I just watched the Obama news conference and feel compelled to make an observation.
Is it just me or has the news media and the blogosphere become obsessed with bad news?
Many people have questioned Tim Geithner's longevity as Treasury Secretary because of his performance to date. He was confirmed 60 days ago.
How can a single human turn around a multi-trillion dollar economy in 60 days?
Many people have questioned the Obama administration's commitment to Electronic Health Records. Recent articles have challenged the claims of quality improvement, enhanced safety and lower costs. Several of these articles have cherry picked from the few negative studies about EHRs. As you've seen from my blog, leading experts wrote evidence-based summaries of the literature to offer a balanced view on these issues. Neither the Wall Street Journal nor the Washington Post published our submissions.
Every day the press is filled with philosophical discussions from folks outside the trenches, second guessing the plans for the economy, the wars, and healthcare reform.
No one seems to support the idea of steady progress, phased accomplishment, or a positive trajectory. It's been 60 days.
Folks, let's give these folks a chance to do their work, offering our energy to work together to improve the world we live in, not endless criticism of their first efforts. As writer Ben Hecht wrote "Trying to determine what is going on in the world by reading newspapers is like trying to tell the time by watching the second hand of a clock."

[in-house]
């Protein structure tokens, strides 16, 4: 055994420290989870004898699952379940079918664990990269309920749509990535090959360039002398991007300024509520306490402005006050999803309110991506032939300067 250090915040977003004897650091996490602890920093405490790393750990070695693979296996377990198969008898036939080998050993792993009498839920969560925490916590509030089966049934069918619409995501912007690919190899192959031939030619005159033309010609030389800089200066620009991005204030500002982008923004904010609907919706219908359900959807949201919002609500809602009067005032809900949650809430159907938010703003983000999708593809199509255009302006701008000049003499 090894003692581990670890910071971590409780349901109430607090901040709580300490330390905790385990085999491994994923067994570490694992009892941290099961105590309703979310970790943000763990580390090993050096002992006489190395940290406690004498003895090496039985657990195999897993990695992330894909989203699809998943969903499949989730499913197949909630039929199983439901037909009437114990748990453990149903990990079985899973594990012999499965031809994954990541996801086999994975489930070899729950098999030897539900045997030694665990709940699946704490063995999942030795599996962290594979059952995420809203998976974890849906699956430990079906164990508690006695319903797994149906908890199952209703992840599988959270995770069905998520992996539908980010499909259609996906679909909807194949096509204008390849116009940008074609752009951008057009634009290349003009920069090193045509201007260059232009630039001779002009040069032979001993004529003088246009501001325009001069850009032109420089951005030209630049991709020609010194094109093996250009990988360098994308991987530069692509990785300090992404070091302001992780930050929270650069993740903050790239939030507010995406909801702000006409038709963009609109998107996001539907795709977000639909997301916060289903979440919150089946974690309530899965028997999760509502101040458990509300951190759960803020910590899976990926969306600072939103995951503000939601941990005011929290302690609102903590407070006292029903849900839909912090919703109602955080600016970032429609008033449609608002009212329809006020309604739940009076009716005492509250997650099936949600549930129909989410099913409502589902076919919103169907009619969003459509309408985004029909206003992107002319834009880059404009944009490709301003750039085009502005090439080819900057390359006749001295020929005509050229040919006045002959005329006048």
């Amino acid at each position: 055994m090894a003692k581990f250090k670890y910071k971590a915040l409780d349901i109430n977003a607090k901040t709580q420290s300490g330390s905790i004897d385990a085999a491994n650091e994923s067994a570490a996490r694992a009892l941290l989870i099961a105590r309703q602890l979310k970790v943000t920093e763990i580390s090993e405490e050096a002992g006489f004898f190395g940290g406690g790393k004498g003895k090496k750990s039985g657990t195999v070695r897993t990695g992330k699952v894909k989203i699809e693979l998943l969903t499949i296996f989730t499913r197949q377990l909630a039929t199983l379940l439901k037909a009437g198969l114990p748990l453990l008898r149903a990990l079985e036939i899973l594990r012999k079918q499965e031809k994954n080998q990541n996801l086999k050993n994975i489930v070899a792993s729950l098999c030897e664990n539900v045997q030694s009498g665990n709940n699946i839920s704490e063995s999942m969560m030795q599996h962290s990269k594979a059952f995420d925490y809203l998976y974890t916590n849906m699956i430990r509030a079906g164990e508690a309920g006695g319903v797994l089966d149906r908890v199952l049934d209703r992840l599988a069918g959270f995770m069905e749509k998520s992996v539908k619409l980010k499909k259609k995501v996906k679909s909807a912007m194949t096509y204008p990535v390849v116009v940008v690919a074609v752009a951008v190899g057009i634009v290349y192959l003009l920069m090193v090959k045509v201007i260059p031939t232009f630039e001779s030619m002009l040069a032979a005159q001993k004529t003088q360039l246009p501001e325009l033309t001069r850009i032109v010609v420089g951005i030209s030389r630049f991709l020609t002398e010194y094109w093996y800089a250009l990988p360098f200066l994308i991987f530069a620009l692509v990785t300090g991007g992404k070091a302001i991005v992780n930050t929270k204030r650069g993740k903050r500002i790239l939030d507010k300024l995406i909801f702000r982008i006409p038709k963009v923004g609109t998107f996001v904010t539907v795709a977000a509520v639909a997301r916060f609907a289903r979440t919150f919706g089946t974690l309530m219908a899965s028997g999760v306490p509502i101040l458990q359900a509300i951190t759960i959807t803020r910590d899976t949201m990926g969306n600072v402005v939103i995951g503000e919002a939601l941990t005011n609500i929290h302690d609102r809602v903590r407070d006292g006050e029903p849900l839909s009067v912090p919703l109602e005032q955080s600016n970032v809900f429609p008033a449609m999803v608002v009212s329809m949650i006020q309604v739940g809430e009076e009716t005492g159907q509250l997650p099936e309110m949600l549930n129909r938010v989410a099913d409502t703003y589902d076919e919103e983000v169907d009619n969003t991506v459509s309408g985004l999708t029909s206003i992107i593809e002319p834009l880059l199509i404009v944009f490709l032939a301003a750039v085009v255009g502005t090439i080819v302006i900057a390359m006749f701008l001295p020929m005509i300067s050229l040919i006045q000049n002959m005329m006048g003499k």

Tuesday, March 24, 2009
How About Some Good News?
Posted by John Halamka at 6:00 PM
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I am left to wonder the relevance of so called news organizaitons. The Journal and the Post clearly have an agenda, that is to create an environment where they are at the forefront of controversy and so called news, just to keep their mastheads in the public eye.
If you want to gauge the real pulse of the country, look to the blogs and micro-blog services where you get instant, unfiltered, reactions to events in almost real time.
Very well said, John.
But the press SHOULD be obsessed with bad news. I would rather have a society where the press beats up on the government and raises multiple perspectives on an issue, no matter how absurd those perspectives might be, than a society where only the good news are reported and where the government is never criticized. The press must be critical of everything.
Go to communist Vietnam, where I grew up, and you'll appreciate the critical eyes of the American press.
I find it helpful to keep in mind that the news industry now almost singularly exists to sustain people's attention in-between advertisements. That's not to say that reporters are evil, apathetic or duplicitous, but the businesses, the ultimate decision-maker about what gets published, are motivated by selling advertising.
So, people attend to threats, it is natural to do so. Given enough time, and lacking a compelling opposing force, the system leans towards bad news. That's not a conspiracy, it's just the natural result of the way they apply their resources.
The nice thing about technology like Twitter is it enables a global reach for other sources of information. I followed Obama's news conference tonight with a tweeting reporter in the room, and watched the video feed on C-SPAN.